Overall winner Jason Howe, who specialises in covering conflicts, had been on assignment with a detachment of troops in Taliban territory in Afghanistan when the soldier was injured in an explosion.
‘His pictures continue the story of the injured soldier's rescue while under fire from insurgents,' said contest organisers.
‘And then, having survived his terrible wounds, the subsequent rehabilitation treatment back in Britain.'
Chair of the judging panel David Ofield, picture editor at the Evening Standard, said:
‘There were many great pictures from all sectors of the press... However, Jason's essay was just so powerful that it clinched our decision.
'Amateur victor Dr Athreya won plaudits for an image of his seven-year-old daughter taking in the wonder of the Olympics opening ceremony.
‘I'm happy to share one of the great experiences of my life,' said Kannan, who lives in Shenfield.The annual awards are judged by picture editors drawn from regional, national and international publications and agencies.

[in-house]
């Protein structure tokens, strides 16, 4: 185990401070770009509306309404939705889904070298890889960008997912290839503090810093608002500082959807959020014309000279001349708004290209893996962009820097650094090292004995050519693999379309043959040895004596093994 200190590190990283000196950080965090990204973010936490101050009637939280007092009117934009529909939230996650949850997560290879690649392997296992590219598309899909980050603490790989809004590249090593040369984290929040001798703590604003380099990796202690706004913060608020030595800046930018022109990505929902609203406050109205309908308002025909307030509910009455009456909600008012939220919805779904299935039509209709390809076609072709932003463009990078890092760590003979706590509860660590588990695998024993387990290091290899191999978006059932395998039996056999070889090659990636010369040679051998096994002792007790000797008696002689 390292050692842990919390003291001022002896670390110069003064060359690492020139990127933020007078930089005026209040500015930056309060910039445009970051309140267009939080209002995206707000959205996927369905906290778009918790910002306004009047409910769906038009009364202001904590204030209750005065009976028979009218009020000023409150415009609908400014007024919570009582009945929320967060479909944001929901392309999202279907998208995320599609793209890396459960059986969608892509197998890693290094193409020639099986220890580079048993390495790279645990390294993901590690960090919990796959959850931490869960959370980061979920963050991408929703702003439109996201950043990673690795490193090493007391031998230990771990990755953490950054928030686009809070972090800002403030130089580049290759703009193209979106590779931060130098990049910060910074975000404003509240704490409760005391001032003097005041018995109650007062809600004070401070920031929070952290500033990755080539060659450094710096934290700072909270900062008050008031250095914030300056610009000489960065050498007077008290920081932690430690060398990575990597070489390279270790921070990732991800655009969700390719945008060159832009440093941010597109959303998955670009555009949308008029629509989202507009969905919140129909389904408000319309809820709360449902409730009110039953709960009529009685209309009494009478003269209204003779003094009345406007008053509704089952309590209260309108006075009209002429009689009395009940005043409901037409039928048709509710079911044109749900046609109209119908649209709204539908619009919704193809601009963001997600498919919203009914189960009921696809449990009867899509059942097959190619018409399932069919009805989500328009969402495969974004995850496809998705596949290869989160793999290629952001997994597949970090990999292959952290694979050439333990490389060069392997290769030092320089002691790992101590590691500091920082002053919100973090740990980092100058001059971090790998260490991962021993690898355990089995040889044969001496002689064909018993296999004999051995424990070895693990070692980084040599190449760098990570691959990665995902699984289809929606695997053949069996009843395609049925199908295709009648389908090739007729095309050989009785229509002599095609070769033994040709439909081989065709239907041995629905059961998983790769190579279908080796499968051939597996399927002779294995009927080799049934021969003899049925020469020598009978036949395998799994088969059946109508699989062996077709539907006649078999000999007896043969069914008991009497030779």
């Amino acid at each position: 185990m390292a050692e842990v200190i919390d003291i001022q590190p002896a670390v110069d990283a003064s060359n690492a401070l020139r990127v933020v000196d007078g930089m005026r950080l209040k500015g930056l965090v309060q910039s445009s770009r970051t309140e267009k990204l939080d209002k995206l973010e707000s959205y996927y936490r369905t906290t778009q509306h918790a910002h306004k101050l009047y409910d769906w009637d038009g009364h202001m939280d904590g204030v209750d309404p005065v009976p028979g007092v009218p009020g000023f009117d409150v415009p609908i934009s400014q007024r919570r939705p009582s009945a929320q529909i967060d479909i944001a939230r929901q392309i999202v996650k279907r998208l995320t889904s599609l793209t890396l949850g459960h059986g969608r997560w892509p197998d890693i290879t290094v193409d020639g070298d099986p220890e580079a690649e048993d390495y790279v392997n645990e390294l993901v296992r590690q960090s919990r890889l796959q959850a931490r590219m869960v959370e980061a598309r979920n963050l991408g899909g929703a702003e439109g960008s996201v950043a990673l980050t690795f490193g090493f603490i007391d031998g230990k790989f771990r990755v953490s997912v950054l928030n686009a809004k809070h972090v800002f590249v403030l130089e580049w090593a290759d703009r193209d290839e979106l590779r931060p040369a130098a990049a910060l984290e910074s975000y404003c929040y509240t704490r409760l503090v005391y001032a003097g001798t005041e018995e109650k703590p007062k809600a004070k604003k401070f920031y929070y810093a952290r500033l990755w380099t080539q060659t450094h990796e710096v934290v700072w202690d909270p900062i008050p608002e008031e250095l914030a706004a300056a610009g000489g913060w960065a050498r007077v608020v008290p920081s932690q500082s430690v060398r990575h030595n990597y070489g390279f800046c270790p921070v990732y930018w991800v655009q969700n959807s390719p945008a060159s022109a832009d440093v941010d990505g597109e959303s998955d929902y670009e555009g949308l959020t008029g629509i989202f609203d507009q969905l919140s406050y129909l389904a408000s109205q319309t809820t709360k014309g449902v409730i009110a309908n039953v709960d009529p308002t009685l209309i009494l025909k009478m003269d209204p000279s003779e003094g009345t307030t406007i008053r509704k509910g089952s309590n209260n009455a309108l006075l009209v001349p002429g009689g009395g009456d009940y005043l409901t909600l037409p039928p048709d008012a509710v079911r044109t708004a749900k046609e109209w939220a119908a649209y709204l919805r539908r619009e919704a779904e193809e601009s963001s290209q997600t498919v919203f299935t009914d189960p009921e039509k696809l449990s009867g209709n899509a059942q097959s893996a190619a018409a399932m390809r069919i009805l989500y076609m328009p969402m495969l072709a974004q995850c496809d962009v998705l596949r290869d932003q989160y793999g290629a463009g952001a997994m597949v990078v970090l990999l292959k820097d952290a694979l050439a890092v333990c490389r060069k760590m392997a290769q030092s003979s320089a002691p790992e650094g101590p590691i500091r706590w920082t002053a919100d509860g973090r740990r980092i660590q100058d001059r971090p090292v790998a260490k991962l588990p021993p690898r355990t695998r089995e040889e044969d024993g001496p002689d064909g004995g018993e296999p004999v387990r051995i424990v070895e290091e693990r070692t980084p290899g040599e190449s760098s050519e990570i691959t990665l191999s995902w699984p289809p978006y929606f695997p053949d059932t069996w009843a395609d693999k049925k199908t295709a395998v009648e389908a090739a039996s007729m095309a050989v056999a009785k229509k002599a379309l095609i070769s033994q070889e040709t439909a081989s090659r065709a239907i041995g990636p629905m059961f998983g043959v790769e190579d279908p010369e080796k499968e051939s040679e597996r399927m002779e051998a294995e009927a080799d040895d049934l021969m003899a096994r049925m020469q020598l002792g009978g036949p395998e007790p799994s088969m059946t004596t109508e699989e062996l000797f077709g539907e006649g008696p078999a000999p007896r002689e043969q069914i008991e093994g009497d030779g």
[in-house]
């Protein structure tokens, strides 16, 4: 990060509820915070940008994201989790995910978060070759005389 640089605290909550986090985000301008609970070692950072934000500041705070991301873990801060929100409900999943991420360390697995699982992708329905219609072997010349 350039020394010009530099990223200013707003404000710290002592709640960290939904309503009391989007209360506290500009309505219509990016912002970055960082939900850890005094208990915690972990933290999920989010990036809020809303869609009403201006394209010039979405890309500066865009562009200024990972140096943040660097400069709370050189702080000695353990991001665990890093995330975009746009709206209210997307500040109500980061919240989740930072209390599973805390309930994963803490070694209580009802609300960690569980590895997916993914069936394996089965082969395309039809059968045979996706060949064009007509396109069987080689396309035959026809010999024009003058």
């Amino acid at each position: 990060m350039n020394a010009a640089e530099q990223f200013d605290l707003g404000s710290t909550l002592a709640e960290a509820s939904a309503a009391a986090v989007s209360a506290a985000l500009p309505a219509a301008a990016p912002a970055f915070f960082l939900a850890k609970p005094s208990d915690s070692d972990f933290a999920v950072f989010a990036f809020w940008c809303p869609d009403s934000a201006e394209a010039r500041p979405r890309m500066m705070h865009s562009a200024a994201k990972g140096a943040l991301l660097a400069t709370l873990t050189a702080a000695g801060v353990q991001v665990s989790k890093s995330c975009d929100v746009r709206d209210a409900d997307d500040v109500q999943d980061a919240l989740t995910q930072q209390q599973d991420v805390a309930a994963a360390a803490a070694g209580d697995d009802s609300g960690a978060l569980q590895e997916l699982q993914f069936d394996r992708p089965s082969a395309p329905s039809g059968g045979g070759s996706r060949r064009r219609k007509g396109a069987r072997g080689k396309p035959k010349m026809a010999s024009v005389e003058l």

Mail on Sunday photographer Mark Pain scooped the British Airways Olympics Photographer accolade, at a ceremony hosted by London Mayor Boris Johnson and BBC presenter Kate Silverton, Alan Sparrow, chairman of the Guild of Picture Editors said: ‘We introduced a number of categories this year to cater for the exceptional interest surrounding the Olympics.
‘It was a period that proved the dominance of the still image when it comes to capturing a memory that lasts long after the event.
‘The rest of the year is also chronicled most vividly by the technical skill and outstanding journalism displayed in thousands of fantastic photos...'
Boris Johnson presents Dr Kannan Athreya with his award
Kate Silverton presents the Picture Editors' Guild awards
Warren Chrismas and Ben Moore at the Picture Editors' Guild awards 2012